April 7, 2008
Your letter to me dated March 31, 2008 concerns a recent E-Mail that I sent to [---], President of [---], regarding an interpretation of Section 576 of the Banking Law. As you note in your letter, my E-Mail concluded that the plain meaning of the words in Section 576 indicated that the legislature intended that the notices required to be sent under that section be delivered through the U.S. Postal System. Although I and other attorneys here believe that this is the proper interpretation of the section as a whole despite the less than artful drafting therein (and, as I noted in my E-Mail, not necessarily the practical one given the efficiencies of current courier services), we have reviewed the judicial opinions cited in your letter as well as other relevant ones and are of the opinion that the cases implicitly indicate that some form of personal service under Section 576(1)(a) would be acceptable. Those cases do not state the type of personal service that would satisfy the requirements of that section.Considering the foregoing, and after consulting with the Licensed Financial Services Division of this Department regarding possible safety and soundness issues, it has been determined that the Banking Department will not take any regulatory action against any licensed premium finance company which chooses to effectuate the notices required under Section 576(1)(a) of the Banking Law through some method of personal service. As you are fully aware, opinions rendered by this Department are not binding on a court of competent jurisdiction and, in any event, the opinion expressed herein should not be construed as an indication that the Department finds any particular form of personal service under that section legally acceptable.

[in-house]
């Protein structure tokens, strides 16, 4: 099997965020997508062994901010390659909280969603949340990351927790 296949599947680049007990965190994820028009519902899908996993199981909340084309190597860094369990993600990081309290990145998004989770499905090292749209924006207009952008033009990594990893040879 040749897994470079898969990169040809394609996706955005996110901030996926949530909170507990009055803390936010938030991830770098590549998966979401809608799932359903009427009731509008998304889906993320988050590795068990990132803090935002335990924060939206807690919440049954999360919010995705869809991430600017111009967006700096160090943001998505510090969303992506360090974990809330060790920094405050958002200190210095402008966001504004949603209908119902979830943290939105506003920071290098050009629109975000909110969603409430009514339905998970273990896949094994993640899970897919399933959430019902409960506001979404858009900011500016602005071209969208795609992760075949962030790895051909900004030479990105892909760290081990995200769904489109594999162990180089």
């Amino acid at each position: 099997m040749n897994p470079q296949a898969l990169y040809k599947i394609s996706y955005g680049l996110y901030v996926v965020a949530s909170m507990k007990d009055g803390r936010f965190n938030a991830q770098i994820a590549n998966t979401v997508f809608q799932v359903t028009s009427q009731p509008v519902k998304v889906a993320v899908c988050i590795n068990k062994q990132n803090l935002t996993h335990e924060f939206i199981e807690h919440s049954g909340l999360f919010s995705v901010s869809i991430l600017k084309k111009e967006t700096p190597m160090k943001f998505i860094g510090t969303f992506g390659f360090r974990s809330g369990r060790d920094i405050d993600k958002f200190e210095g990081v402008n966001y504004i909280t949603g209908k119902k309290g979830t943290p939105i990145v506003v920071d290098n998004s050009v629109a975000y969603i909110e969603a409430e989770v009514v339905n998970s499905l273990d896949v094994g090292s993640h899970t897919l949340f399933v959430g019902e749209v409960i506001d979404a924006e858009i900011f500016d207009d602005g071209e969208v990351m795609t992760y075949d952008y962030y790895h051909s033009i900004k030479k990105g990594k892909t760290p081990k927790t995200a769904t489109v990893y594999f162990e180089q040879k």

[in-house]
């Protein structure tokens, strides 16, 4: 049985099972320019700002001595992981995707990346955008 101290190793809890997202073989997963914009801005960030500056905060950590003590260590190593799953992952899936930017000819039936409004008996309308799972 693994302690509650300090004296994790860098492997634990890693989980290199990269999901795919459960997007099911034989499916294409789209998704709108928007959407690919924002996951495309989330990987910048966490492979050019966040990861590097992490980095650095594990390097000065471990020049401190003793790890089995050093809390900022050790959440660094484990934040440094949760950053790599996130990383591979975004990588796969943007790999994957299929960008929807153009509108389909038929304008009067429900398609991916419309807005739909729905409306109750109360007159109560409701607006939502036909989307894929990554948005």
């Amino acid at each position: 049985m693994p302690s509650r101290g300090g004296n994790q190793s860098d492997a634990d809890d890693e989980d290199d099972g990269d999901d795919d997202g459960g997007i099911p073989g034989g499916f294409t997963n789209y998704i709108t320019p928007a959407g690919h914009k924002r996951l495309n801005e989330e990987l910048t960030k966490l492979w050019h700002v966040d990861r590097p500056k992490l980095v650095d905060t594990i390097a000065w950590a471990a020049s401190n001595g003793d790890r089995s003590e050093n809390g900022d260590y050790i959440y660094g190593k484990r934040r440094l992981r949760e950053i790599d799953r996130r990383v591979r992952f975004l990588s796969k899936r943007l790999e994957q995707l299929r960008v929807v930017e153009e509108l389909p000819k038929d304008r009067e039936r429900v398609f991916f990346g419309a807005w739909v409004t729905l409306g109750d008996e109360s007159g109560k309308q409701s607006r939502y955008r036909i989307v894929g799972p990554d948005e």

I trust that this letter is responsive to your letter.
Very truly yours,
First Assistant Counsel
cc: Angelo Sigismondo, LFSD